Monday, February 23, 2015

Game Harvest: Fate Zones

So as anyone who read my review of FATE Core knows, I wasn't a huge fan of the system as a whole.  The pieces that made up the system however, I loved.  It was weird, but there is no single aspect of the system I didn't like (in fact I loved most of it).  So in an attempt to take what I loved from the system and transplant them over to games I enjoy I ended up with this article.  If it's something people enjoy I will write up some more and maybe even harvest ideas out of other systems too.

Now anyone who knows Fate knows abut aspects and honestly if you're going to steal one thing from the game I would steal those (like in another potential article).  With that said though I would like to bring up a lesser discussed idea that I think translates even better to just about any game, Zones.  In Fate the "map" for a scene is split into zones rather than a grid or hex layout.  This opens up distance to abstracts while still making movement matter.

Basically say you have a scene in an apartment. Rather than map out the entire place you just make a round map of all the rooms (bedroom, bathroom, kitchen, ect) and label them as such.  One of the big tricks to this is that rather than placing every little piece of furniture in the scene you just assume the kitchen has anything that kitchen would have(stove, pots, pans, ect). If it's missing something (like the stove is broken and doesn't turn on) you just make a GM note about it.  This also goes for anything interesting that might be in a zone (such as a jar of tentacles in the fridge or "The Ring" tape in the VCR).  This cuts down on the repetitive nature of some maps (all bathrooms should have a toilet, all temples should have some kind of shrine or alter).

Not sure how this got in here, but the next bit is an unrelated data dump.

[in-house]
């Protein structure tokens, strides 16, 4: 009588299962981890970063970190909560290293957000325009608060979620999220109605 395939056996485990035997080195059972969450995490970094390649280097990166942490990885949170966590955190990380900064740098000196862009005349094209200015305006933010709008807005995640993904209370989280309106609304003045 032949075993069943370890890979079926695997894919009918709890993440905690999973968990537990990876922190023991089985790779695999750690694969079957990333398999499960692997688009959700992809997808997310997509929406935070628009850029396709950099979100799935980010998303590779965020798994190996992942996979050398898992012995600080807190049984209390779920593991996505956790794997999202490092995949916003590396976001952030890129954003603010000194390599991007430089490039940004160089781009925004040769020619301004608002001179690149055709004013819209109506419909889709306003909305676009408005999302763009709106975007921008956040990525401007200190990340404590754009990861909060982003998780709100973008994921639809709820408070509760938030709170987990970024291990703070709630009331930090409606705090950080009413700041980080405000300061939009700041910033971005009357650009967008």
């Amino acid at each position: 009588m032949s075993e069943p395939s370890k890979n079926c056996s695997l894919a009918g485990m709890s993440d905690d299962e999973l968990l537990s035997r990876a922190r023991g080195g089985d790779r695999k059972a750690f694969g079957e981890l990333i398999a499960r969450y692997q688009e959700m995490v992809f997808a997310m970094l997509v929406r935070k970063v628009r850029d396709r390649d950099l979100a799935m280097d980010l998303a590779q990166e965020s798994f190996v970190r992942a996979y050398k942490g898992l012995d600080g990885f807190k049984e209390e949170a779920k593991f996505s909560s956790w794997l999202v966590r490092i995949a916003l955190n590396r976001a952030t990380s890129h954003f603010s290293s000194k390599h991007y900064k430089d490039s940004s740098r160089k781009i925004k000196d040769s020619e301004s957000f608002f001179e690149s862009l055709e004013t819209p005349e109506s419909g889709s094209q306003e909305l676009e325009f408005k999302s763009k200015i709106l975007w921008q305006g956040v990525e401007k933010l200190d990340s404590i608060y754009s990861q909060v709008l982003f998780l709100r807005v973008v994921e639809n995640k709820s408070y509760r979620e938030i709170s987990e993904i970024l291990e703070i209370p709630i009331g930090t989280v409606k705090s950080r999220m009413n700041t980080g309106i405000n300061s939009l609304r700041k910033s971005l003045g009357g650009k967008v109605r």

For players this forces them to pay attention and get involved as they don't just glance at map and thing "what's around me" from a god like third person perspective.  They can assume anything the characters would assume.  Thing like "I grab a pan out of the cupboard" rather than "I see there's cupboards, I want to look inside".  Sometimes they will be wrong because of GM notes like, "This guys never cooks so the cupboards are empty", but those are what makes the area interesting and would take as much time as "searching".

Speaking of player actions, making things vague can also speed up game play.  I've had too many players that (even if I say we aren't running a miniatures game and distance is abstract) will count every square to see if they can move 10ft to the table to pick up a knife, then the 10ft back plus 5ft to the fridge to use the door as a shield.  In that moment everything stops being cinematic and starts being a board game.  This also matters for any fight in a small-ish room that has a decent number of creatures doing things.  A party of five s ambushed in their home by a gang of bikers (six of them).  That's eleven minis in a room that is maybe 3x4.  First of all that's a crowded map.  Any images that are on the map of what is there are covered anyways so players will at best be asking the same questions and at worse be moving minis just to see what's underneath.

Now onto some of the questions I've already gotten about using a system like this:

  1. Q: My character has a move of 30ft, how many zones is that?
    A: A move action is one zone.  We aren't counting feet.
  2. Q: But MY character has a move of 40ft, so now I'm just as fast as his?
    A: Simple answer is yes.  In a close combat where zones aren't difficult and it's jsut a brawl they will basically be the same. BUT if we have a chase scene you will be faster and you know what I'll give you a break sometimes when things would slow other people down since you ARE faster.  Also if since you're close to 1.5 the speed I'll let you move 3 zones in a double move.
  3. What if there's a big empty field between us and some archers? Won't moving through that zone be going super fast?
    A: If a field is bigger than 30 or 40ft it's going to be more than one zone.  You'll just have move through a few zones to get to them?